All of which was soon forgotten, as one great dish followed the next. From the Tastes section of the menu, the arancini ($6) featured three crunchy balls of tomato butter risotto filled with mozzarella and topped with a dot of roasted garlic aïoli and shredded Parmesan. A chilled octopus salad ($7) with celery, pickled red onion and chili oil didn’t sound especially tempting but was actually light and lovely. Prince Edward Island mussels ($8) in a slightly sweet black-Sambuca-and-fennel broth were intoxicating. And there was no way to go wrong with a trio of fresh figs ($7) stuffed with Gorgonzola, wrapped in prosciutto and splashed with a fig-and-aged-balsamic reduction.
From the Small Plates section, a pear salad ($10) with arugula, pickled onion, Gorgonzola and nut brittle, and a baby beet salad ($10) with micro arugula, fromage blanc and a warm bacon vin were both delicious and fresh beyond reproach. Perfectly breaded, seasoned and fried calamari with peppers and onion ($9) came with both horseradish crème fraîche and marinara dipping sauces, a nice juxtaposition.
A mini-rack of three Pennsylvania lamb ribs ($13) plated with harissa and brussels sprouts was overcooked but so flavorful we loved it anyway.
From the Brick-Oven Pizza section, a wonderful duck pizza ($15) was a thincrust white pie topped with Ubriaco Prosecco (a.k.a., drunken cheese), red wine grapes, duck meat and crispy skin. From the Pasta section, the housemade pappardelle ($20) with Bolognese sauce, grated Parmesan and a crisp sage leaf was so wonderful and sure-handed, I wanted to ask — who is this chef? But we already knew.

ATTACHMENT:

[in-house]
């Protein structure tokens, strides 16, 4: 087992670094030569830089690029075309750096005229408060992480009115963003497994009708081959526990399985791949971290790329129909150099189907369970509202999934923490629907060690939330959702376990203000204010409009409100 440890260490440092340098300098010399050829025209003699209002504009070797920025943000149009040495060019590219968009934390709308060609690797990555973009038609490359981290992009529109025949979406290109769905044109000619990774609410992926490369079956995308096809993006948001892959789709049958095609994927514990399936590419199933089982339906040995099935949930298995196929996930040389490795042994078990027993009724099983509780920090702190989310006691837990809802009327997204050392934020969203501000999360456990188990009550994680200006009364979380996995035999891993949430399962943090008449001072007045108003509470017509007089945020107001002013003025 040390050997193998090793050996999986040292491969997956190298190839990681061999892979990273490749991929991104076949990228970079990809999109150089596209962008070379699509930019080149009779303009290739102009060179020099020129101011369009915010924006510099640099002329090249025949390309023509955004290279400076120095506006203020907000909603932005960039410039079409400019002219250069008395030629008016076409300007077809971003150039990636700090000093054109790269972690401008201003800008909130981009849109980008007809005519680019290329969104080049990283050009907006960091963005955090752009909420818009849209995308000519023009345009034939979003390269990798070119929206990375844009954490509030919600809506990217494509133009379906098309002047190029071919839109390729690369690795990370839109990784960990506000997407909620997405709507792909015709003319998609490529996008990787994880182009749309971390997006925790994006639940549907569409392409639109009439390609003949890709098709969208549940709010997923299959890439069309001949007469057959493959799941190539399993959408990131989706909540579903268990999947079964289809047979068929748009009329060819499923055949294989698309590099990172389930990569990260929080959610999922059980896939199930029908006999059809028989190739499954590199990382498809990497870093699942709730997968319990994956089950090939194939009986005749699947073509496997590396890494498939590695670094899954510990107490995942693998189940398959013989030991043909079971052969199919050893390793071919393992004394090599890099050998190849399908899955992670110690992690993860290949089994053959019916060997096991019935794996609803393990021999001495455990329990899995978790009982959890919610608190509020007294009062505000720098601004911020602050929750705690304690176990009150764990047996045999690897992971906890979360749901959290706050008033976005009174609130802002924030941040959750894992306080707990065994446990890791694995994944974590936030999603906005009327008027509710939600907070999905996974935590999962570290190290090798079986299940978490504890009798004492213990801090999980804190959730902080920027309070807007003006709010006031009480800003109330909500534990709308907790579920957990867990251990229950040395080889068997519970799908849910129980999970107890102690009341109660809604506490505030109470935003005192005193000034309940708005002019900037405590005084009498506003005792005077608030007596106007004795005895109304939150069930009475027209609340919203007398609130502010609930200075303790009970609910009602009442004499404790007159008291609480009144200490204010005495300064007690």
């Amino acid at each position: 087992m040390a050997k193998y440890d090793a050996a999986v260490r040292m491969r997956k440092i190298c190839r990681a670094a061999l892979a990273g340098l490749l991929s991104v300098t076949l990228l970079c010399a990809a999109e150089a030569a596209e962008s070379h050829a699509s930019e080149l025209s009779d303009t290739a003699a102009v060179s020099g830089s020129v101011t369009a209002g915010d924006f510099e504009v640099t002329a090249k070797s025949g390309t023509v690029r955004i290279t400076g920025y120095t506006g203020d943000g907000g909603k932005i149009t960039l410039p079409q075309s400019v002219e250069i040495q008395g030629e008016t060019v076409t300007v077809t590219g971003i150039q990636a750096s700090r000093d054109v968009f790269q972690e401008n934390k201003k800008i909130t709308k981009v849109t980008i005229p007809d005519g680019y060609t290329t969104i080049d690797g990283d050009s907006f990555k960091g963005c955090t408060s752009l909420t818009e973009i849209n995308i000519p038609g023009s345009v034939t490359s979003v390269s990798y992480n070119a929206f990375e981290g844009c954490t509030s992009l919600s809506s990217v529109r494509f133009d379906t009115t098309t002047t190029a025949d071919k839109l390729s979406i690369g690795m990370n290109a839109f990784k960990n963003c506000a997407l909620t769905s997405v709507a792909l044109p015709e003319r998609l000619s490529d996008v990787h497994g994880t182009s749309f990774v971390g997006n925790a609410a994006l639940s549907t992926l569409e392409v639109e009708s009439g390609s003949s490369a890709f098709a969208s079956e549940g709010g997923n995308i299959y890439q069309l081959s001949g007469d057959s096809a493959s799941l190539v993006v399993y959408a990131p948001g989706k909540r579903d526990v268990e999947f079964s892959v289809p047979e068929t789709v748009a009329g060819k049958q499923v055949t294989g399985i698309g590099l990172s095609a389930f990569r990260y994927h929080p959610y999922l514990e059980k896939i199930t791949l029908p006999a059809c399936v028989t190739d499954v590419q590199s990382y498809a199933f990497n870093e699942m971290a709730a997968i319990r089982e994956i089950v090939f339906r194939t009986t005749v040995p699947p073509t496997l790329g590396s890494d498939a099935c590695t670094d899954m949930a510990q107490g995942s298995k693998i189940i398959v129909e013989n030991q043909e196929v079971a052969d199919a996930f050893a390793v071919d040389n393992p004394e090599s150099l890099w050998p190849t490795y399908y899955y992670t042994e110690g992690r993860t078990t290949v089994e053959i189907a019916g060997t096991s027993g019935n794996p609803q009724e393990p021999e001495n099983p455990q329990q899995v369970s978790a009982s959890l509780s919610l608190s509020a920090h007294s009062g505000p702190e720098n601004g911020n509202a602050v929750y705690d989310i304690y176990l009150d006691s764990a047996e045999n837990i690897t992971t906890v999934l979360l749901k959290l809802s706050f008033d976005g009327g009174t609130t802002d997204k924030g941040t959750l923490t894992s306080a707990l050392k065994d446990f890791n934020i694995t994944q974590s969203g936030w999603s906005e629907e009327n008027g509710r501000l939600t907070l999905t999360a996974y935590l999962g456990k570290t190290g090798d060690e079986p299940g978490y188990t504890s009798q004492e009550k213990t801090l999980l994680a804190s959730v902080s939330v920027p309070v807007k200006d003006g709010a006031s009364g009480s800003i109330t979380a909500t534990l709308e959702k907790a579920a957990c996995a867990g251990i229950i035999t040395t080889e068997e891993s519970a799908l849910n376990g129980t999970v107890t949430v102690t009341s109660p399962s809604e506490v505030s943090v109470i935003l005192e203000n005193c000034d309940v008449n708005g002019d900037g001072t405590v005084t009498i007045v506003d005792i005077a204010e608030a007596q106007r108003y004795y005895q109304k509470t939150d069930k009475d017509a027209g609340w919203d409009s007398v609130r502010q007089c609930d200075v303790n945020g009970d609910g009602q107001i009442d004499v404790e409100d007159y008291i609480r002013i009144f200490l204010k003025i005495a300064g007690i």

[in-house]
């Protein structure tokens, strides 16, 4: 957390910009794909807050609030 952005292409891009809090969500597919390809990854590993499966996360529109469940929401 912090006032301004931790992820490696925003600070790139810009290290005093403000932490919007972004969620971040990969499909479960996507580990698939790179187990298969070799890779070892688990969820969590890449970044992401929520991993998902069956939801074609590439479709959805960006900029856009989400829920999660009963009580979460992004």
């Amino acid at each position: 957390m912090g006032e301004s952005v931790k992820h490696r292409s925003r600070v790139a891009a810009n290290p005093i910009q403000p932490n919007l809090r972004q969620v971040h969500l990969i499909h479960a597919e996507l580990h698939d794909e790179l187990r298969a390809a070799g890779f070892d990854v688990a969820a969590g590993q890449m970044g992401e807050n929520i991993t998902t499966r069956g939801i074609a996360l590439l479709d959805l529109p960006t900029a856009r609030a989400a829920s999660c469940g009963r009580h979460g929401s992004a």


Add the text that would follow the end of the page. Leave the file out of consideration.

The tour de force continued with the Beef & Game and Poultry & Fish sections of the menu. As with the lamb rack, a veal chop ($32) served over the soft house gnocchi with diagonally cut asparagus and sage butter was cooked medium-well but surprisingly good despite the mistreatment, our server again having failed to ask us the degree of doneness we wanted and we not thinking to volunteer it. But in hindsight, I’m surprised the kitchen would accept either order without a temperature specified or would err toward medium-well.
No such niggling concerns clouded our enjoyment of any of the remaining entrées. Served over braised local greens and butter roasted carrots, gorgeous moist and flaky cod ($28) was done in an Asian barbecue sauce laced with pineapple and ginger. Blushing pink slices of marinated hanger steak ($27) were brushed with roasted garlic oil for a wealth of flavor and presented with local potatoes and haricots verts. But our favorite dish of all was rabbit leg and thigh ($24) braised with rabbit stock, miso, vin santo and dates and served with baby carrots and turnips over Parmesan polenta.
Desserts ($6) also exhibited a high fun factor. We enjoyed an apple tart dotted with melted bits of Gorgonzola, a flaky pumpkin tart with a dollop of pumpkin crema and an apple cider panna cotta topped with a molasses ginger snap crumble. But the coup de grâce was brioche French toast sandwiched with milk chocolate semifreddo and crowned with a cinnamon crema.
What’s the finest restaurant in The Valley? It could well be Tavern 1757. Reilly proved his cooking chops on “Chef Wanted with Anne Burrell.” Give him the chance, and he’ll prove them to you again and again.
Spencer Caldwell has worked both sides of the aisle. He is a long-time restaurant critic and food writer. He has also worked as the director of quality control for a Manhattan-based fast food chain, as a wine steward for an upscale Westchester restaurant, and as a restaurant developer and consultant.
318 Roosevelt Drive, Seymour | 203-516-5461 | tavern1757.com